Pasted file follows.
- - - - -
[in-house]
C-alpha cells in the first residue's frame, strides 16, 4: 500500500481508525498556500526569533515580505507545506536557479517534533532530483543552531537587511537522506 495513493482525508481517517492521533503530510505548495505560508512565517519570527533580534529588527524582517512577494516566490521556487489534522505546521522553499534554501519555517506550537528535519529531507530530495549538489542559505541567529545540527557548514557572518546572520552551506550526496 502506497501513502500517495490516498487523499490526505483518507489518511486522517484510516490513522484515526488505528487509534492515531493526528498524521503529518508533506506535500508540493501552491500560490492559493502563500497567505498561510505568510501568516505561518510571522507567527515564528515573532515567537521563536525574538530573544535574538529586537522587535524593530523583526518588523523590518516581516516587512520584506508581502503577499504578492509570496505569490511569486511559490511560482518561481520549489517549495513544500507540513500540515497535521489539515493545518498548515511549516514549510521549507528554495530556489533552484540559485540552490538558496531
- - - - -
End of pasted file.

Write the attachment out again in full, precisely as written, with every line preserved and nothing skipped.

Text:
[in-house]
C-alpha cells in the first residue's frame, strides 16, 4: 500500500481508525498556500526569533515580505507545506536557479517534533532530483543552531537587511537522506 495513493482525508481517517492521533503530510505548495505560508512565517519570527533580534529588527524582517512577494516566490521556487489534522505546521522553499534554501519555517506550537528535519529531507530530495549538489542559505541567529545540527557548514557572518546572520552551506550526496 502506497501513502500517495490516498487523499490526505483518507489518511486522517484510516490513522484515526488505528487509534492515531493526528498524521503529518508533506506535500508540493501552491500560490492559493502563500497567505498561510505568510501568516505561518510571522507567527515564528515573532515567537521563536525574538530573544535574538529586537522587535524593530523583526518588523523590518516581516516587512520584506508581502503577499504578492509570496505569490511569486511559490511560482518561481520549489517549495513544500507540513500540515497535521489539515493545518498548515511549516514549510521549507528554495530556489533552484540559485540552490538558496531